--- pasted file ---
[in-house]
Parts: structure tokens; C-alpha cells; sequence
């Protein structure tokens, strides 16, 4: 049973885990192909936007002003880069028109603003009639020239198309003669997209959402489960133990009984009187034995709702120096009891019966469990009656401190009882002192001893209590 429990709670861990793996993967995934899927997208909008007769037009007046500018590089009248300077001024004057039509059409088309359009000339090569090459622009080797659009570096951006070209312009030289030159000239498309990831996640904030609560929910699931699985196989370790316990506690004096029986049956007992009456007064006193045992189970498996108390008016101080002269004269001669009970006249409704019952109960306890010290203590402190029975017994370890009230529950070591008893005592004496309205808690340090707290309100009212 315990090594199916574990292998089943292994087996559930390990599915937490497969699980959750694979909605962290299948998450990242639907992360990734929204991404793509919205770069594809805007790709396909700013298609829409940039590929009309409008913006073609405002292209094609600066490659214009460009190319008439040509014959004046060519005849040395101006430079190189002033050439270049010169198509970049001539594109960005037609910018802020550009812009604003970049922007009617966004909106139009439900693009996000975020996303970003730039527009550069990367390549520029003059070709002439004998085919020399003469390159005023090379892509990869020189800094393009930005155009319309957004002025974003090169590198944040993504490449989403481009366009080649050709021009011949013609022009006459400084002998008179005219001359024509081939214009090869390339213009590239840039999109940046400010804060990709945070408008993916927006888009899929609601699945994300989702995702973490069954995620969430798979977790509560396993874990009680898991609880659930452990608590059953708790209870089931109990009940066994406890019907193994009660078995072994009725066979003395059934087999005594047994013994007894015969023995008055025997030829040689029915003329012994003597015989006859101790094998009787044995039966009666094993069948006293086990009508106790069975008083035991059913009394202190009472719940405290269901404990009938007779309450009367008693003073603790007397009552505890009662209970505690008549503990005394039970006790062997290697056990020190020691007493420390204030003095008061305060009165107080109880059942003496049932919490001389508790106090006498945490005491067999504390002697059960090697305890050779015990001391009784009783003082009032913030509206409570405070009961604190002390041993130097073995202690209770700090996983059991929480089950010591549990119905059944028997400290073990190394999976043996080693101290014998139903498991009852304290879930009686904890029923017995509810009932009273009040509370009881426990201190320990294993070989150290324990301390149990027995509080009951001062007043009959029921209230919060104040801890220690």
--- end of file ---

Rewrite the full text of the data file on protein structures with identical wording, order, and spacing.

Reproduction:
[in-house]
Parts: structure tokens; C-alpha cells; sequence
């Protein structure tokens, strides 16, 4: 049973885990192909936007002003880069028109603003009639020239198309003669997209959402489960133990009984009187034995709702120096009891019966469990009656401190009882002192001893209590 429990709670861990793996993967995934899927997208909008007769037009007046500018590089009248300077001024004057039509059409088309359009000339090569090459622009080797659009570096951006070209312009030289030159000239498309990831996640904030609560929910699931699985196989370790316990506690004096029986049956007992009456007064006193045992189970498996108390008016101080002269004269001669009970006249409704019952109960306890010290203590402190029975017994370890009230529950070591008893005592004496309205808690340090707290309100009212 315990090594199916574990292998089943292994087996559930390990599915937490497969699980959750694979909605962290299948998450990242639907992360990734929204991404793509919205770069594809805007790709396909700013298609829409940039590929009309409008913006073609405002292209094609600066490659214009460009190319008439040509014959004046060519005849040395101006430079190189002033050439270049010169198509970049001539594109960005037609910018802020550009812009604003970049922007009617966004909106139009439900693009996000975020996303970003730039527009550069990367390549520029003059070709002439004998085919020399003469390159005023090379892509990869020189800094393009930005155009319309957004002025974003090169590198944040993504490449989403481009366009080649050709021009011949013609022009006459400084002998008179005219001359024509081939214009090869390339213009590239840039999109940046400010804060990709945070408008993916927006888009899929609601699945994300989702995702973490069954995620969430798979977790509560396993874990009680898991609880659930452990608590059953708790209870089931109990009940066994406890019907193994009660078995072994009725066979003395059934087999005594047994013994007894015969023995008055025997030829040689029915003329012994003597015989006859101790094998009787044995039966009666094993069948006293086990009508106790069975008083035991059913009394202190009472719940405290269901404990009938007779309450009367008693003073603790007397009552505890009662209970505690008549503990005394039970006790062997290697056990020190020691007493420390204030003095008061305060009165107080109880059942003496049932919490001389508790106090006498945490005491067999504390002697059960090697305890050779015990001391009784009783003082009032913030509206409570405070009961604190002390041993130097073995202690209770700090996983059991929480089950010591549990119905059944028997400290073990190394999976043996080693101290014998139903498991009852304290879930009686904890029923017995509810009932009273009040509370009881426990201190320990294993070989150290324990301390149990027995509080009951001062007043009959029921209230919060104040801890220690």